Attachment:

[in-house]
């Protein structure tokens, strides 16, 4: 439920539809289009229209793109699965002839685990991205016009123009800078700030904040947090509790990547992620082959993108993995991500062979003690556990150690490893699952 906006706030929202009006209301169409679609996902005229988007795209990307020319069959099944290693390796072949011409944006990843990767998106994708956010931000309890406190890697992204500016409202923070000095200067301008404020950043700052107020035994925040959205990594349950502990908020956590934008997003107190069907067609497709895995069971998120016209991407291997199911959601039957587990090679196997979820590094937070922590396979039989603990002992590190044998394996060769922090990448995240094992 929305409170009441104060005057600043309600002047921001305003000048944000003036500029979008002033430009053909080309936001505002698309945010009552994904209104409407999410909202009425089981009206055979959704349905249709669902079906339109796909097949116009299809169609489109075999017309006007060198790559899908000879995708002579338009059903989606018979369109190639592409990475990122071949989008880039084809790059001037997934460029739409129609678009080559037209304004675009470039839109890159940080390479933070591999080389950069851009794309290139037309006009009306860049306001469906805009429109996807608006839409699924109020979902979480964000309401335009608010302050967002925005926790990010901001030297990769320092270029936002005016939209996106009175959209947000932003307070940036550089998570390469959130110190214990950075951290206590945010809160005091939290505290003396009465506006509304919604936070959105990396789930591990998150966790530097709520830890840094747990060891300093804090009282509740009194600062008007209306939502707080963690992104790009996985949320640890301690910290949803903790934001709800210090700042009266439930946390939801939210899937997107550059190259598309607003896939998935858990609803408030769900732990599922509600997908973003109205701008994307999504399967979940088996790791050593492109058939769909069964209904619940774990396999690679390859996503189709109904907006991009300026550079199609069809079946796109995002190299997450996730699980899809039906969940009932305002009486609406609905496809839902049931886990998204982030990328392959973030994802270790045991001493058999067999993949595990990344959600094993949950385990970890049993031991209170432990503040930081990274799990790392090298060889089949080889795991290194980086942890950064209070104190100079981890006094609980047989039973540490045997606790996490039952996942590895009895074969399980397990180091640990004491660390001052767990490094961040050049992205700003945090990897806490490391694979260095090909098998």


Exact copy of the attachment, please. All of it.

[in-house]
């Protein structure tokens, strides 16, 4: 439920539809289009229209793109699965002839685990991205016009123009800078700030904040947090509790990547992620082959993108993995991500062979003690556990150690490893699952 906006706030929202009006209301169409679609996902005229988007795209990307020319069959099944290693390796072949011409944006990843990767998106994708956010931000309890406190890697992204500016409202923070000095200067301008404020950043700052107020035994925040959205990594349950502990908020956590934008997003107190069907067609497709895995069971998120016209991407291997199911959601039957587990090679196997979820590094937070922590396979039989603990002992590190044998394996060769922090990448995240094992 929305409170009441104060005057600043309600002047921001305003000048944000003036500029979008002033430009053909080309936001505002698309945010009552994904209104409407999410909202009425089981009206055979959704349905249709669902079906339109796909097949116009299809169609489109075999017309006007060198790559899908000879995708002579338009059903989606018979369109190639592409990475990122071949989008880039084809790059001037997934460029739409129609678009080559037209304004675009470039839109890159940080390479933070591999080389950069851009794309290139037309006009009306860049306001469906805009429109996807608006839409699924109020979902979480964000309401335009608010302050967002925005926790990010901001030297990769320092270029936002005016939209996106009175959209947000932003307070940036550089998570390469959130110190214990950075951290206590945010809160005091939290505290003396009465506006509304919604936070959105990396789930591990998150966790530097709520830890840094747990060891300093804090009282509740009194600062008007209306939502707080963690992104790009996985949320640890301690910290949803903790934001709800210090700042009266439930946390939801939210899937997107550059190259598309607003896939998935858990609803408030769900732990599922509600997908973003109205701008994307999504399967979940088996790791050593492109058939769909069964209904619940774990396999690679390859996503189709109904907006991009300026550079199609069809079946796109995002190299997450996730699980899809039906969940009932305002009486609406609905496809839902049931886990998204982030990328392959973030994802270790045991001493058999067999993949595990990344959600094993949950385990970890049993031991209170432990503040930081990274799990790392090298060889089949080889795991290194980086942890950064209070104190100079981890006094609980047989039973540490045997606790996490039952996942590895009895074969399980397990180091640990004491660390001052767990490094961040050049992205700003945090990897806490490391694979260095090909098998």